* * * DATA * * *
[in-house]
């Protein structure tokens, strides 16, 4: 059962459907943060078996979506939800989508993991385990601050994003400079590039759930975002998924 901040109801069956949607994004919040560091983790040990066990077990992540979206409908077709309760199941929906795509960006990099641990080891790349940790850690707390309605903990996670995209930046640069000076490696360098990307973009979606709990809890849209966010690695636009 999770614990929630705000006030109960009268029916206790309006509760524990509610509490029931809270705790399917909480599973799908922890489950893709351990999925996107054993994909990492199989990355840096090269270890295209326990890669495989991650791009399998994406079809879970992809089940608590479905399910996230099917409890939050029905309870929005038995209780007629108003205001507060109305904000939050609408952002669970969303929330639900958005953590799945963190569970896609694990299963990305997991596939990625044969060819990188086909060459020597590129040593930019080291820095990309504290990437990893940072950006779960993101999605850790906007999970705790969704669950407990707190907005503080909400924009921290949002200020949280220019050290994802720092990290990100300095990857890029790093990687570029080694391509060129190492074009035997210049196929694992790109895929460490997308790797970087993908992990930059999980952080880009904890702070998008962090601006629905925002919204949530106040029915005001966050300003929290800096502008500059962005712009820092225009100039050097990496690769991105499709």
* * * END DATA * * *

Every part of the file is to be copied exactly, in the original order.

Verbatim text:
[in-house]
């Protein structure tokens, strides 16, 4: 059962459907943060078996979506939800989508993991385990601050994003400079590039759930975002998924 901040109801069956949607994004919040560091983790040990066990077990992540979206409908077709309760199941929906795509960006990099641990080891790349940790850690707390309605903990996670995209930046640069000076490696360098990307973009979606709990809890849209966010690695636009 999770614990929630705000006030109960009268029916206790309006509760524990509610509490029931809270705790399917909480599973799908922890489950893709351990999925996107054993994909990492199989990355840096090269270890295209326990890669495989991650791009399998994406079809879970992809089940608590479905399910996230099917409890939050029905309870929005038995209780007629108003205001507060109305904000939050609408952002669970969303929330639900958005953590799945963190569970896609694990299963990305997991596939990625044969060819990188086909060459020597590129040593930019080291820095990309504290990437990893940072950006779960993101999605850790906007999970705790969704669950407990707190907005503080909400924009921290949002200020949280220019050290994802720092990290990100300095990857890029790093990687570029080694391509060129190492074009035997210049196929694992790109895929460490997308790797970087993908992990930059999980952080880009904890702070998008962090601006629905925002919204949530106040029915005001966050300003929290800096502008500059962005712009820092225009100039050097990496690769991105499709």